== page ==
Architecture Walk Around Old London
CC BY-SA 4.0- Elisa.rolle
St Andrew’s Holborn:
This gorgeous 1687 church in the middle of Holborn is one of the finest examples of Christopher Wren’s work.
–Look for the adorable statues flanking either side of the front entrance—they were traditional 17th Century markers of charity hospitals.
This imposing Gothic terracotta structure, completed in 1878, is one of the largest and most eye-catching on the whole street. When it was owned originally by the Prudential Assurance Company, the complex included a chapel, a library, a separate women’s entrance and—a real novelty for the time—running water and electricity.
–Go through the front doors and take a look at its stunning courtyard; no pictures
As the main library of King’s College, this neo-Gothic 19th Century building might not be as old as it appears, but that makes it no less stunning. Coming down Fetter Lane will give you an idea of the scope of this building.
Samuel Johnson’s House
This townhouse, built in the late 17th C, was the primary residence of the writer-thinker-dictionary designer. It’s now a museum. Go inside to see collections on his life as well as Georgian living reimagined.
CC BY 2.0 | Tony Hisgett
leet Street was the centre of the London publishing industry for almost two hundred years. Being one of the vital roads connecting “the two Londons” (Westminster and the City) made it a major thoroughfare of carts and people. This buzz of activity and influence made it the centre of the “news frenzy” in the mid 18th Century. The 19th saw the development of the first worldwide newspapers such as the Times, Evening Standard, and the Telegraph.
–Walk along the street and find the narrow Victorian building declaring the Sunday Post to be “the people’s friend and journal” along the building’s front
–Not to mention the old Telegraph, Daily Express, and Reuters buildings. And keep an eye out for the Glasgow Herald’s art deco exterior—it’s the most beautiful of the lot.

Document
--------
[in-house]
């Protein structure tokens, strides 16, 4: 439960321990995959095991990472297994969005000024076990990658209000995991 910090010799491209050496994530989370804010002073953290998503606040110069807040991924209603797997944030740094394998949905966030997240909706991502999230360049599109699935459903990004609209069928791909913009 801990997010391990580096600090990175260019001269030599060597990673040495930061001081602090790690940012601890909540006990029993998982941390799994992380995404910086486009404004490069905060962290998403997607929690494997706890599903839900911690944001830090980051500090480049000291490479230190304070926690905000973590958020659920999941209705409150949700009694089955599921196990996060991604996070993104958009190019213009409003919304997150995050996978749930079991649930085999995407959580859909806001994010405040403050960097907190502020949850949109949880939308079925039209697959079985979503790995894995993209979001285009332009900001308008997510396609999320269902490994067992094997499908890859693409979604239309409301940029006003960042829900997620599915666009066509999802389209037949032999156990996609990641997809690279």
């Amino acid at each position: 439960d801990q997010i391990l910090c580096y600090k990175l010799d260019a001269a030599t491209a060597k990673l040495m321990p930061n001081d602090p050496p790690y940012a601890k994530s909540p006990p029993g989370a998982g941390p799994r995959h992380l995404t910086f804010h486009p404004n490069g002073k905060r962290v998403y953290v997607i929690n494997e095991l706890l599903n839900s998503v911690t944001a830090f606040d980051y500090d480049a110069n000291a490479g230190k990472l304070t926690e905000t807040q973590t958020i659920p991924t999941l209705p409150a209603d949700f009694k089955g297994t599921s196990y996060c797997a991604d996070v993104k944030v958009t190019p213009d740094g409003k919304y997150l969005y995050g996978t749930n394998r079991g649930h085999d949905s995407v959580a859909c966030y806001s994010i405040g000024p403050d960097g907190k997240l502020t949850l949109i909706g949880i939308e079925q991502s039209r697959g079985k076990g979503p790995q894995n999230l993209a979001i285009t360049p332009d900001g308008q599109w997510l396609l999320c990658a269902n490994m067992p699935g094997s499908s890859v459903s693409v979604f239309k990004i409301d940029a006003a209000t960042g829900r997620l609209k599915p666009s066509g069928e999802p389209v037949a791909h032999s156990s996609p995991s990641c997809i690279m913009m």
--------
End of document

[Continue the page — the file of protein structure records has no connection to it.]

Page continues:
–Look for St. Dunstan-in-the-West church’s amazing four-hundred year old clock depicting two giants striking bells. Thanks to their whimsical appearance, they’ve been referenced in countless novels.
Middle Temple is one of the most important legal schools in the city, with its history and building dating back over five hundred years. Queen Elizabeth often graced its halls, and Twelfth Night was first performed here. Usually the hall is closed to visitors, but swing by during London Open House in September if you’re around
–Go through the Middle Temple grounds to find its gorgeous greenery and fountain—it’ll feel like a secret garden after the busyness you’ve passed through
–The alley you entered through is one of the few that survived the fire. Watch for its leaning walls to get that Medieval feel.
Royal Courts of Justice
This building, housing the High Court and the Court of Appeal, is one of the largest courts in Europe. Completed in 1882, it was designed in Neo-Gothic style by George Street after winning a national design contest hosted by Victoria.
–They often run free tours!
Lincoln’s Inn Fields
Lincoln’s Inn, even larger than Middle Temple, is a gorgeous and sprawling Jacobean hall. Though typically closed to visitors, the park here is one of the loveliest in central London.
–If you look on the map, you’ll see that both law societies exist right outside the old city walls. Following a royal law from 1234, legal societies weren’t allowed to exist within the city—hence their placement just past the city gates.
–Make sure to pop in to Sir John Soane’s Museum at the north side of the park. As one of the most respected neo-classical architects in the 19th Century, this free museum of his former home is a disorienting, illuminating trip into the architect’s mind. Look for the priceless rows of classical and Egyptian antiques, as well as the incredible paintings by William Hogarth in the picture room. Don’t miss this!
CC BY-SA 4.0 | Rafa Esteve
CC BY-SA 4.0 | Edwardx
Finish off this architecture walk at one of the most striking buildings nestled on Holborn. Having survived the 1666 fire, this building, belonging to a minor legal society, is very evocative. Look at its timber walls, observe the way its upper columns lean out towards the street, and imagine what the Elizabethan era was really like.
That’s a fair trot! Luckily at this point, the Chronicle is just around the corner—it’s the perfect time to rest and relax after a full afternoon of historical adventuring.